Criminal Justice Issues In School Discussion Chapter

Excerpt from Discussion Chapter :

Murder and rape are both legal terms that are used in contemporary society to describe the social construct of crime. Murder is a homicidal act resulting in death that is not permitted by the laws within society. Therefore, shooting a man to death as a lawful soldier engaged in a warranted military conflict with another country's group of soldiers is not considered murder. The same action between country members when there is no martial conflict, however, is considered murder. Rape consists of unpermitted sexual acts that have not been condoned by one of the parties. In most instances men rape women and other men, although women have been known to rape men as well.

Evolutionary theory accounts for murder by positing it as a conflict of interests between two parties that is resolved violently (Dal and Wilson, 1997, p. 53). Moreover, this theory considers the fact that most crimes are committed over a conflict of interest regarding the attainment of resources, which is frequently the case when criminals murder one another over territory in drug wars. Another example is "violence motivated by sexual rivalry" (Daly and Wilson, 1997, p. 54). However, Darwin's theory of adaptation is ultimately at the center of the reason that evolutionary theorists can use this notion to explain murder. Adaptation propounds the viewpoint that species develop different mechanisms (literally, physically, cognitively and emotionally) to enable them to survive. There is a plethora of evidence that evolutionary theorists utilize to prove the notion that murder is simply a part of man's adaptive process. In this framework, then, adaptation is used to help individuals compete for the same resources. It is crucial to note, however that "evolutionary psychologists see no distinction in kind between psychological and biological phenomena" (Daly and Wilson, 1997, p. 56). Such psychologists also see little distinction between animals and aids to achieve the elimination of rivals for resources. The chief form of elimination, of course, is murder.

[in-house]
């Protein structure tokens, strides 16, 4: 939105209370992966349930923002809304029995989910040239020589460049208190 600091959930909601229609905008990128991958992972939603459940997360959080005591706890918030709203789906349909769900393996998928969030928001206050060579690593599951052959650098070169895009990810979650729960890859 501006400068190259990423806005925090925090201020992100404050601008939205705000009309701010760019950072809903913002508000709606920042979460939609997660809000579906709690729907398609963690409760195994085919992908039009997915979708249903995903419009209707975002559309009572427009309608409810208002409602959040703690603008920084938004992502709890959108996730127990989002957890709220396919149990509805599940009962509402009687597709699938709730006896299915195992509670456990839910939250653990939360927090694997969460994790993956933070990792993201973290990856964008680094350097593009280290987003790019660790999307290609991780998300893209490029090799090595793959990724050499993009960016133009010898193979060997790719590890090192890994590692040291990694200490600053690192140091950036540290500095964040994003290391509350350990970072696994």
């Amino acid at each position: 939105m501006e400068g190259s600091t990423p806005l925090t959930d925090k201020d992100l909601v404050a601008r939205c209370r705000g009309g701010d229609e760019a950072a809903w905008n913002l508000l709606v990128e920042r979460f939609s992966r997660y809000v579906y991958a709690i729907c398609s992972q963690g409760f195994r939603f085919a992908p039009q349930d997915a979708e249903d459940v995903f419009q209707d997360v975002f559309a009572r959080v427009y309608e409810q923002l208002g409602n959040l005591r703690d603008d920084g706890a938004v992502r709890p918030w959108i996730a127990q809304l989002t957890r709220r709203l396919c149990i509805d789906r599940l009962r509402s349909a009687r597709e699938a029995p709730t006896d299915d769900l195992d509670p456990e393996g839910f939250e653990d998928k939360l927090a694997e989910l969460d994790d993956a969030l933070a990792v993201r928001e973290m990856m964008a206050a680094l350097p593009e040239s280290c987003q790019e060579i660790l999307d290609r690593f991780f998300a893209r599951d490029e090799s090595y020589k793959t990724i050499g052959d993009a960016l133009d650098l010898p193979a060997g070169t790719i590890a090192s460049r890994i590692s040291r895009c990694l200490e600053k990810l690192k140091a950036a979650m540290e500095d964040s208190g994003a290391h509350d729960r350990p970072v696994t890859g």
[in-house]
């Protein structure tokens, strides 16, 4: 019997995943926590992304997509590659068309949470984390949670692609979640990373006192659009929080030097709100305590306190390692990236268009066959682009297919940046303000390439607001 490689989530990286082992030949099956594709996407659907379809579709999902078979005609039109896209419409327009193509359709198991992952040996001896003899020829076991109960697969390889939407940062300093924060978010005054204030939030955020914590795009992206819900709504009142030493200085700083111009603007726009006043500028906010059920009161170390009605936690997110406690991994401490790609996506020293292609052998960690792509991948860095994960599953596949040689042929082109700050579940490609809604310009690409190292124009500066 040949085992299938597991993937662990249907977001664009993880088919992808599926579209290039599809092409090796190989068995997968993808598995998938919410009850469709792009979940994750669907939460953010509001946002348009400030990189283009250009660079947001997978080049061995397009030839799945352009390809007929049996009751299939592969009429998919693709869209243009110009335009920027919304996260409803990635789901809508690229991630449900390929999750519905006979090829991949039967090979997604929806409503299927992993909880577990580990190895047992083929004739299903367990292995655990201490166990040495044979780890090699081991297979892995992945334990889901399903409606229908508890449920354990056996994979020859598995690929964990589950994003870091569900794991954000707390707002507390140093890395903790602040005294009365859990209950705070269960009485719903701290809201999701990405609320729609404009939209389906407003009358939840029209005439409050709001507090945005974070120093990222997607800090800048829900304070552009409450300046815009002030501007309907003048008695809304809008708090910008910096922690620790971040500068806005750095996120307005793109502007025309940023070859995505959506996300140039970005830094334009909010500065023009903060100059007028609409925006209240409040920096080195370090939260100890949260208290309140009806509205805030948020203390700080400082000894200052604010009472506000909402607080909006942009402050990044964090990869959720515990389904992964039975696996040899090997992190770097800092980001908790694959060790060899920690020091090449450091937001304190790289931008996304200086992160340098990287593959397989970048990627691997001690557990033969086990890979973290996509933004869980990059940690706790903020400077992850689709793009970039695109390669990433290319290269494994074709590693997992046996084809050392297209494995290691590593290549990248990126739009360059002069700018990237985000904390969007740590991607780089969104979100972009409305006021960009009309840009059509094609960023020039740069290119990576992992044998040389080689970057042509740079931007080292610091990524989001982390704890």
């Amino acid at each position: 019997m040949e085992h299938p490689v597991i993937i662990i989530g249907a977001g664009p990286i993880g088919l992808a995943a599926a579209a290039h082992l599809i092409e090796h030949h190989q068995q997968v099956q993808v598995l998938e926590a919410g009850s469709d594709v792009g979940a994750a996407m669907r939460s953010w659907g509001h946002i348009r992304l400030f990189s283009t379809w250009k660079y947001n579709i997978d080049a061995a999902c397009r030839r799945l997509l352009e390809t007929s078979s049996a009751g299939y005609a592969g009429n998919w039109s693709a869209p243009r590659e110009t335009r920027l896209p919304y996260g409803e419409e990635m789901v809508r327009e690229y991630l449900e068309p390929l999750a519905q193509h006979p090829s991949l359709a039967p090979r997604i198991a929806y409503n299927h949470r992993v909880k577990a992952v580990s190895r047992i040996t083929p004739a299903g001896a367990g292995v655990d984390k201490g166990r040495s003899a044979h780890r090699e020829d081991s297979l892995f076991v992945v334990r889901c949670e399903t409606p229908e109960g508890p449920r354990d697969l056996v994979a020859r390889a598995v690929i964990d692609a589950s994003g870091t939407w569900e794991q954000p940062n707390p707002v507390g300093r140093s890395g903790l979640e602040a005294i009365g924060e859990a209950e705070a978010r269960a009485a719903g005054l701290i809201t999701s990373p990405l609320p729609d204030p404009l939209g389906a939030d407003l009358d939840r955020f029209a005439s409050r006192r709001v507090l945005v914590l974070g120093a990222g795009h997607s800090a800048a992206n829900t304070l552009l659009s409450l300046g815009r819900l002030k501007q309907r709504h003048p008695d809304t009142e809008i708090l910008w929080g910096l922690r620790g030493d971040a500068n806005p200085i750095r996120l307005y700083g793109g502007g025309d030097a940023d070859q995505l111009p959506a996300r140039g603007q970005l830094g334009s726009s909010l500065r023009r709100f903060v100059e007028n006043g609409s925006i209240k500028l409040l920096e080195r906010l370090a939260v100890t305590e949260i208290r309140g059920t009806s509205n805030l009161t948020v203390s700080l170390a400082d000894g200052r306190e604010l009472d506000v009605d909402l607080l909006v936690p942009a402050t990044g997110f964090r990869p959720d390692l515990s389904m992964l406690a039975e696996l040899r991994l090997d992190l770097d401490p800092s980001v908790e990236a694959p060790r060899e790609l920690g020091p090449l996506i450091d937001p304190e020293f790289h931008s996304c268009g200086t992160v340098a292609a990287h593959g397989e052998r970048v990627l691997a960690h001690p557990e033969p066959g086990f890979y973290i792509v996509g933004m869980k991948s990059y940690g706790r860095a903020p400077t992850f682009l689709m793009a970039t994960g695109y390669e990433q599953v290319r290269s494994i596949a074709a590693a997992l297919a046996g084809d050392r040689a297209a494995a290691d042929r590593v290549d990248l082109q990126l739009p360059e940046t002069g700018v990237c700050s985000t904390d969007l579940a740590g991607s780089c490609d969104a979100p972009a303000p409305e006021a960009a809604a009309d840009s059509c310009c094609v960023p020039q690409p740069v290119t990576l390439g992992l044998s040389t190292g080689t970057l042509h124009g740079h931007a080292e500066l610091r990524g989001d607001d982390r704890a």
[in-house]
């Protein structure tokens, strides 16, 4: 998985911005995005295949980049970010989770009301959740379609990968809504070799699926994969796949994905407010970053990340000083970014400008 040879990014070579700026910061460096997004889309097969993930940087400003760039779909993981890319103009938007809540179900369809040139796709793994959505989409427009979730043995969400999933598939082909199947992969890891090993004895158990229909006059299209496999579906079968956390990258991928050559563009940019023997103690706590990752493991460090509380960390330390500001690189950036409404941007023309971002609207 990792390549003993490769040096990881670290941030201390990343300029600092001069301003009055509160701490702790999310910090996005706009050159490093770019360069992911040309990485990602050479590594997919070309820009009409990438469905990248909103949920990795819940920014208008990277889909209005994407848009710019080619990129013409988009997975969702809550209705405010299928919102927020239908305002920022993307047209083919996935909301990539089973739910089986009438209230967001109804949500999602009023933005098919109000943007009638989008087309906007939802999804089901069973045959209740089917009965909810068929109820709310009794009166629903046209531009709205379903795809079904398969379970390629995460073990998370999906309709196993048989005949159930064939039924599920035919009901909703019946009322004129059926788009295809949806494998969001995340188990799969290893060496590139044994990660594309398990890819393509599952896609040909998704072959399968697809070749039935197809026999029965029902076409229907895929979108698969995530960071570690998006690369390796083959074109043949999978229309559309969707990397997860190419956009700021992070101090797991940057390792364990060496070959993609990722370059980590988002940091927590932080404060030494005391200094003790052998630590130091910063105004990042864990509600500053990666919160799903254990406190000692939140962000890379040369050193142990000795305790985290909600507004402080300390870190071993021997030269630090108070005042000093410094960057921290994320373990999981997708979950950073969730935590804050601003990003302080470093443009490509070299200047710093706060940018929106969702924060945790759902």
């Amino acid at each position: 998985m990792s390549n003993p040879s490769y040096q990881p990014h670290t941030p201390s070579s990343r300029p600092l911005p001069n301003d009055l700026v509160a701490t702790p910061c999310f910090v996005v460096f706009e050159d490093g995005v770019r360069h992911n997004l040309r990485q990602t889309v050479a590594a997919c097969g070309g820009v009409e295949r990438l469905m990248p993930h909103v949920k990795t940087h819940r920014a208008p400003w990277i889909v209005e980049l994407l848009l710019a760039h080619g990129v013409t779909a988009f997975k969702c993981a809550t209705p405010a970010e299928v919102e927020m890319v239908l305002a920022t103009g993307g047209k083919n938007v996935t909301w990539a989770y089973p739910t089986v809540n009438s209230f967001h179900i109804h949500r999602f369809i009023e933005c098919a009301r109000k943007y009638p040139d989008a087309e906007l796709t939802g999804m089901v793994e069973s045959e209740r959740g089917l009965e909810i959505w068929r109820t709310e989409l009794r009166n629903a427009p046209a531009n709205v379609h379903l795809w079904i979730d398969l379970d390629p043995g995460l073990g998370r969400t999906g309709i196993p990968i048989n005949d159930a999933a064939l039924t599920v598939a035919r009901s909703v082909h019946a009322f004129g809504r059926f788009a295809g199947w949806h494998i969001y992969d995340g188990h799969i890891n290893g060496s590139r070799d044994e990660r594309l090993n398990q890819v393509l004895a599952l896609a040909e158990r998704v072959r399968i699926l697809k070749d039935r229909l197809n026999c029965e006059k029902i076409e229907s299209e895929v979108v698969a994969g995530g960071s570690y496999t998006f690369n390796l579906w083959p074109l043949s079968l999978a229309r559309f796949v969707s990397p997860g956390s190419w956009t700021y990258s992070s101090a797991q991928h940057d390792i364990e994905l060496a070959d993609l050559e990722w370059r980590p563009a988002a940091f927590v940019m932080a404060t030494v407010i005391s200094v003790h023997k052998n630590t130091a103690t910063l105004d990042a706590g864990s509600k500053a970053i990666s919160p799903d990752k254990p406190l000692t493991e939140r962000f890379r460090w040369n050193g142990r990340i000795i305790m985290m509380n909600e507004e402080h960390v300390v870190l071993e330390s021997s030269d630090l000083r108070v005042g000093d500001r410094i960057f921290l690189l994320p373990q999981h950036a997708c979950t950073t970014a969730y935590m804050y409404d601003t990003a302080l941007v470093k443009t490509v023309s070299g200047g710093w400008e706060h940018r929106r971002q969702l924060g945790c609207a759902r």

In terms of rape, evolutionary theory explains this particular crime as a need for men to propagate their existence sexually. One of the central principles of Darwin's theory of evolution is survival of the fittest. By committing rape, men are merely acting on evolutionary influences to perpetuate their genes through having sex (which implies have babies). Evolutionary theorists explain this crime as an effect of psychological and physical process in that "circulating blood levels of the male gonadal hormone testosterone…have a variety of subtle effects on information processing and behavior" (Daly and Wilson, 1997, p. 57). Additionally, when one factors in various elements of aggression and anger that evolutionary theorists believe were mechanisms of adaptability to increase survival, rape becomes a product of such an adaptation as well.

I believe that evolutionary theory definitely accounts for criminal behavior, especially that which involves murder. Committing murder is aligned with the basic concept of evolution, survival of the fittest. This fact becomes especially clear when one considers that murder is frequently committed to eliminate rivals to resources. One of the chief tenets that supports this viewpoint is the fact that "people and other animals possess complex psychophysiological machinery that is clearly designed for the production and regulation of violence" (Daly and Wilson, 1997, p. 57).

References

Daly, M. & Wilson, M. (1997). Crime and conflict: Homicide in evolutionary psychological perspective. Crime & Justice, 22, 51 -- 100. Retrieved from http://psych.mcmaster.ca/dalywilson/Crime&Conflict.pdf

Wood, M.E. (No date). "Criminality is a product of genes and environment." www.personalityresearch.org.…

Sources Used in Documents:

References

Daly, M. & Wilson, M. (1997). Crime and conflict: Homicide in evolutionary psychological perspective. Crime & Justice, 22, 51 -- 100. Retrieved from http://psych.mcmaster.ca/dalywilson/Crime&Conflict.pdf

Wood, M.E. (No date). "Criminality is a product of genes and environment." www.personalityresearch.org. Retrieved from http://www.personalityresearch.org/papers/jones.html

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